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Ultimate Ninja Storm 2 requires Zen-like patience and the same dedication ninjas exhibit during their training. Not because of a complex fighting mechanic or noob-destroying difficulty levels, but because of the colossal amount of boredom you’ll endure between the engaging stuff. If you approach Ultimate Ninja Storm 2 for what it is (an anime fighting game) then you’ll be fine. The problem arises when you have to play through the storyline in order to unlock any decent characters to fight with (only 18 of the 42 are available at the start).

Any review of Ninja Storm 2 would be remiss without mentioning the visuals because they really are gorgeous. From the beautifully painted backgrounds, meticulous village streets and hyper fluid fight scenes dripping with anime pizzazz, everything you encounter is a visual orgy of colour and attention to detail.

The “Grand Adventure” mode of Ninja Storm 2 has grand moments. The visuals ensure that you’ll feel like you’re playing a season of the anime series as the story arcs over six chapters with you taking control of various characters. Some of the more dramatic encounters with enemies are utterly amazing and quite a lot of fun.

It all sounds great so far: you have a visually stunning fighting game that features some awe-inspiring fight scenes. What more could you want? Well, it’s not so much a case of wanting “more” as it is a case of wanting “less”. In Ninja Storm 2’s case, less would definitely have been more. For a start, less mundane fluff between actual fights in the Grand Adventure would have made the overall experience far superior. The game tries hard to sidestep brevity in its six chapters by making players run backwards and forwards between the same locations over and over. What’s more, there are hundreds of useless items to collect that serve no purpose other than to satisfy various shops’ delivery requirements so as to unlock additional items. Granted, some of these items may prove useful in debuffing your opponents or boosting your own stats before going into a fight, but I honestly wouldn’t have bothered to collect anything had there not been an achievement for picking up 500 miscellaneous items. There’s nothing “Grand” about delivering toad oil to a supply shop; all it amounts to is bland filler to make the story mode seem longer.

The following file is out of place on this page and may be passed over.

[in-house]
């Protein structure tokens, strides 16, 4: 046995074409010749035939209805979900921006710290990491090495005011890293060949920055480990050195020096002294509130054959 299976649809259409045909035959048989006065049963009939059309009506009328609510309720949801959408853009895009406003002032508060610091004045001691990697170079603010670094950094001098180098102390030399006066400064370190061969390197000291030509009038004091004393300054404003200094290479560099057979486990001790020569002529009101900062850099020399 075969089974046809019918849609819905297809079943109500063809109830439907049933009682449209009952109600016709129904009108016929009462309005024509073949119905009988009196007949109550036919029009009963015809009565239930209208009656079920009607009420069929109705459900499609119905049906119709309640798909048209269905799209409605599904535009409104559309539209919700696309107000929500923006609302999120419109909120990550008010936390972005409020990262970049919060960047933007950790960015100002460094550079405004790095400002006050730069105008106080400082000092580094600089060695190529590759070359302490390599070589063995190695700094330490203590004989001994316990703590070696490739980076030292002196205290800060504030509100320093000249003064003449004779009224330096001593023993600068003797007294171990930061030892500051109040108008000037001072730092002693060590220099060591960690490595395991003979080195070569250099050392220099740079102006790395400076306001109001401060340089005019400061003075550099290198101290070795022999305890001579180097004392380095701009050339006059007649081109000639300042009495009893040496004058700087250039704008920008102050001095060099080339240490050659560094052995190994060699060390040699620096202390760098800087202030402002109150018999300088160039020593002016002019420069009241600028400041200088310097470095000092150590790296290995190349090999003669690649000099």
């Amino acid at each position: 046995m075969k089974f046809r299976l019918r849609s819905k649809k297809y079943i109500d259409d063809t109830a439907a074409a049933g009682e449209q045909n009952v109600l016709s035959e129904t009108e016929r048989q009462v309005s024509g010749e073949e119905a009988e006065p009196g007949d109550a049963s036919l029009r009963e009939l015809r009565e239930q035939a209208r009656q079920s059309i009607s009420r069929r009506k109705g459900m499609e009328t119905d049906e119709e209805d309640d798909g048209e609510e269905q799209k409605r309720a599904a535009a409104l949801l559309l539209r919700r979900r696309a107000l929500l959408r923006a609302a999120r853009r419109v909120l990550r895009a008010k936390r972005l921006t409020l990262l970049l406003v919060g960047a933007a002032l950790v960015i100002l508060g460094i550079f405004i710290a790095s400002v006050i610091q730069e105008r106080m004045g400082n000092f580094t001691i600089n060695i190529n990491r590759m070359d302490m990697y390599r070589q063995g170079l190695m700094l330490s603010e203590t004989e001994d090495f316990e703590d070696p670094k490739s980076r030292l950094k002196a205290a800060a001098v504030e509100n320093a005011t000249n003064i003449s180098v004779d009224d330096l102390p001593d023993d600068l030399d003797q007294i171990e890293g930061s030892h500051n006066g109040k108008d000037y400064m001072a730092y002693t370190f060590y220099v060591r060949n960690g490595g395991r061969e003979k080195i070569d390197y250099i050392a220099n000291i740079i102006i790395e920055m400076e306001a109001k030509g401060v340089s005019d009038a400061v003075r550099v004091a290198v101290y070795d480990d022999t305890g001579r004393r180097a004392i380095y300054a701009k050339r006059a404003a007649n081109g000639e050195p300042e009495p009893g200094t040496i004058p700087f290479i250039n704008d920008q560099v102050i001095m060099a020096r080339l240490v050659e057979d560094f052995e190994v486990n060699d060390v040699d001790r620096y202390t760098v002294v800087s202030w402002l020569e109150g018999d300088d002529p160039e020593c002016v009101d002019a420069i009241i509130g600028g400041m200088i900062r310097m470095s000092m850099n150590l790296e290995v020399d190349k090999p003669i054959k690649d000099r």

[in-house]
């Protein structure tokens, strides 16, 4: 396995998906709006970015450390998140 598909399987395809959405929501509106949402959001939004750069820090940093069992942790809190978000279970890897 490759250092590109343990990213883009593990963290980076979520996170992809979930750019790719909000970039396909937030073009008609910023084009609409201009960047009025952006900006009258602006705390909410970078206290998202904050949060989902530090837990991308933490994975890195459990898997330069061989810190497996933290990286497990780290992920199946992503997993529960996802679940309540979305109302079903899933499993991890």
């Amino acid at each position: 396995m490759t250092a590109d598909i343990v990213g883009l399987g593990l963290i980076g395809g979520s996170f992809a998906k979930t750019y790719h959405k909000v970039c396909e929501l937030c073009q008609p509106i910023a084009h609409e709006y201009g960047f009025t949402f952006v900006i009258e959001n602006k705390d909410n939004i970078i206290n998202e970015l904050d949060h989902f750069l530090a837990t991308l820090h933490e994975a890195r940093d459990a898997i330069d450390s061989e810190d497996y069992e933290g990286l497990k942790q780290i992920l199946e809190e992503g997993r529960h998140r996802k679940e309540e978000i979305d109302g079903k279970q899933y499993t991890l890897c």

And then there’s the reading. You will read thousands and thousands of lines of information, most of which could have been summarised into a five minute, playable tutorial. There are reams of irrelevant dialogue between characters and dozens of occasions when characters will “say” nothing but: “…………”. It’s all very anime-ish but that does not necessarily translate into compelling gameplay narrative. Had they opted to eschew the buckets of text and vapid scenes between certain characters, and rather focus on a few key cutscenes between fights, then the Grand Adventure would have been a much better experience.

Finally there’s the actual combat system; nearly all of my fights would dissolve into button mashing. I never had any tactics and the items I’d spent ages unlocking made no noticeable difference. I’d start a fight, rush towards an opponent, activate my character’s Chakra and pull off some Justu-infused moves. Of course all that actually entailed was hammering the Y button twice and then mashing B non-stop. Two buttons are pretty much all you’ll need to get through a fight. The blocking mechanic is useless because you cannot block an opponent after the first blow in their combo string (and some strings can go one for 30 plus hits) so if you miss that initial opening you’re screwed. If the tables are turned however and you floor opponent after a Jutsu move or devastating combo (B, B, B, B, B, B, B, B, B!) then you have to wait until they stand up before you can continue beating the hell out of them. Sometimes that takes about three seconds and the wait completely destroys any fluidity you may have generated in the combat.

It’s a pity the game forces you to play through the frustrating story mode. There is a good story to be found and some excellent fights to experience, but the boring fluff in between coupled with the dull combat system leaves much to be desired. Bypassing the story mode allows you to play two-player versus fights or single-player fights, but as previously mentioned you’ll need to slog through the story to get all 42 characters. There is an online versus mode for those of you who want to put your B-button-bashing skills to the test against online foes.